Besides academic training, the young researchers will be able to do practical work for the two commercial companies within the network and thereby gain work experience in a non-university environment. "This is important as not all of the candidates will opt for a pure research career," explains Karola Kirsanow, who moved from Harvard to Mainz last year and now administrates the network together with Burger. "Our young colleagues have to attend many workshops, courses, and internships, most of them abroad. While this makes for a very tough program, we believe that it significantly enhances the quality of the training and similarly enhances candidates' career prospects."


'/>"/>

Contact: Dr. Karola Kirsanow
kirsanow@uni-mainz.de
49-613-139-23472
Johannes Gutenberg Universitaet Mainz
Source:Eurekalert

Related biology news :

1. Mainz University Medical Center attracts funding of Alexander von Humboldt Professorship
2. University of Houston study shows BP oil spill hurt marshes, but recovery possible
3. University of Alberta led research may have discovered how memories are encoded in our brains
4. BGI, University of Helsinki and Wuhan University sign a MOU concerning cooperation on genomics
5. Marshall University study may lead to new treatments for prostate cancer
6. University leads £6 million EU project to tackle obesity
7. A University of Tennessee professors hypothesis may be game changer for evolutionary theory
8. Life expectancy may affect when you get married, divorced, have kids: Queens University study
9. University of Toronto biologists predict extinction for organisms with poor quality genes
10. University of Minnesota invention helps advance reliability of alternative energy
11. Israel names Tel Aviv Universitys Renewable Energy Center a Center of Research Excellence
Post Your Comments:
*Name:
*Comment:
*Email:
(Date:3/2/2017)... -- Summary This report provides all the ... its partnering interests and activities since 2010. Download ... Partnering Deals and Alliance since 2010 report provides an ... the world,s leading life sciences companies. On ... inclusion of the most up to date deal and ...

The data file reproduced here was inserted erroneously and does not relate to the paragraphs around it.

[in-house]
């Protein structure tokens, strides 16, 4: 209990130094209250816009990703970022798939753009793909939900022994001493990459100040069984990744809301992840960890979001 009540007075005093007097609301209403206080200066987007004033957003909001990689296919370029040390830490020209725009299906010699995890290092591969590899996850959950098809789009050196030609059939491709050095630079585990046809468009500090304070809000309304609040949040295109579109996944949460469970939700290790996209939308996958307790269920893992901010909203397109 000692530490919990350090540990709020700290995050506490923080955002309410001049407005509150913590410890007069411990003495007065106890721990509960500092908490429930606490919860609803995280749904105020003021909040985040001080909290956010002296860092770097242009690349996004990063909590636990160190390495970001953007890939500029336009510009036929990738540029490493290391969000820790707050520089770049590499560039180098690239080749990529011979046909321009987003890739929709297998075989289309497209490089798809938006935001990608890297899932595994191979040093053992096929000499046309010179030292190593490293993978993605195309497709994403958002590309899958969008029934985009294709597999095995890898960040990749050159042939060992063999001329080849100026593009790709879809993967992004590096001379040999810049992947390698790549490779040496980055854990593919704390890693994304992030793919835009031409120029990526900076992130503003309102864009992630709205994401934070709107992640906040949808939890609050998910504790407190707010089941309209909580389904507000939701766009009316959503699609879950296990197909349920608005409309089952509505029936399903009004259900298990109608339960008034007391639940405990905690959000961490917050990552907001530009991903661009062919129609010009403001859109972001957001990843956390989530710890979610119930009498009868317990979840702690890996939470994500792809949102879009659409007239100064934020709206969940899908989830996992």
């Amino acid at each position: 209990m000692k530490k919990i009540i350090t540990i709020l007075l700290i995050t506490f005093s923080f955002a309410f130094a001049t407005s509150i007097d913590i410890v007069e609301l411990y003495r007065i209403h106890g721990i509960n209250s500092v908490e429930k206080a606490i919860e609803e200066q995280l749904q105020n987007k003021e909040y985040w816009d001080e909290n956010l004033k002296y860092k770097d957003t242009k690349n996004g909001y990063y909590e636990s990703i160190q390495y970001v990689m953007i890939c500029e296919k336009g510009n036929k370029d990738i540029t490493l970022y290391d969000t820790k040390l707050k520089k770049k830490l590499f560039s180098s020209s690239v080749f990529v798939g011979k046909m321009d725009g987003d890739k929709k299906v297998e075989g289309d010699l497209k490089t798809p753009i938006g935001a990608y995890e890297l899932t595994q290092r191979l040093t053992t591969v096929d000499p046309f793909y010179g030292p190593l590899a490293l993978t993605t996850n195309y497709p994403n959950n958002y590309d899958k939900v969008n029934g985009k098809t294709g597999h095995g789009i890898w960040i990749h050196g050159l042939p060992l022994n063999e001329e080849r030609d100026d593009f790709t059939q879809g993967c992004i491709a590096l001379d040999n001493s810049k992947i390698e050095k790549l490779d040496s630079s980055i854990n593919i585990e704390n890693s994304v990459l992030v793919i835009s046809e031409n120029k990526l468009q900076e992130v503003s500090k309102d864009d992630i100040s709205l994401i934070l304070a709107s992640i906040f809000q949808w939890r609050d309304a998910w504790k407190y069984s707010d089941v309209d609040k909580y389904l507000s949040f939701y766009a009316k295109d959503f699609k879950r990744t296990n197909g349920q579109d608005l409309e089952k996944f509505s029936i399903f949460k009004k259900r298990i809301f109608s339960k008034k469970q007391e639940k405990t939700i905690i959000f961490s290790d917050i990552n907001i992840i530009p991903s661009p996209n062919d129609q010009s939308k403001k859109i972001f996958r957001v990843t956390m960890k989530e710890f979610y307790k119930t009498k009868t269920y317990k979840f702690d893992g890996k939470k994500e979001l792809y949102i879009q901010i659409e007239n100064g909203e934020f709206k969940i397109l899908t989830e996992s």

(Date:2/28/2017)... , February 28, 2017 News solutions for ... ... from 14 to 16 March, Materna will present ... show how seamless travel is a real benefit for passengers. ... biometrics to their passenger touch point solutions to take passengers through ...
(Date:2/22/2017)... , Feb. 22, 2017 With ... 2021, ABI Research identifies four technologies that innovative ... to secure significant share in the changing competitive ... and passive authentication.   "Companies can ... comes to security," says Dimitrios Pavlakis , ...
Breaking Biology News(10 mins):
(Date:3/23/2017)... MILFORD, Mass. , March 23, 2017 ... leading partner to global in vitro diagnostics ... launch of the industry,s first multiplexed ... inherited disease testing by next-generation sequencing ... materials were developed with input from industry ...
(Date:3/23/2017)... March 23, 2017 Kineta, Inc., a ... novel therapies in immuno-oncology, today announced the discovery ... molecule compounds that activate interferon response factor 3 ... demonstrate immune-mediated tumor regression in a murine colon ... who demonstrated complete tumor regression to initial drug ...
(Date:3/23/2017)... , March 23, 2017 In ... four equities in the Biotech industry: Sangamo Therapeutics Inc. ... Inc. (NYSE MKT: SYN), and Regulus Therapeutics Inc. (NASDAQ: ... , 2017, Credit Suisse upgraded its rating on Pharmaceuticals/Biotechnology to "Overweight" from ... their free report at: ...
(Date:3/22/2017)... 22, 2017  Ascendis Pharma A/S (Nasdaq: ASND), ... technology to address significant unmet medical needs in ... full year ended December 31, 2016. ... company as we broadened our pipeline and pursued ... disease company with an initial focus on endocrinology," ...
Breaking Biology Technology: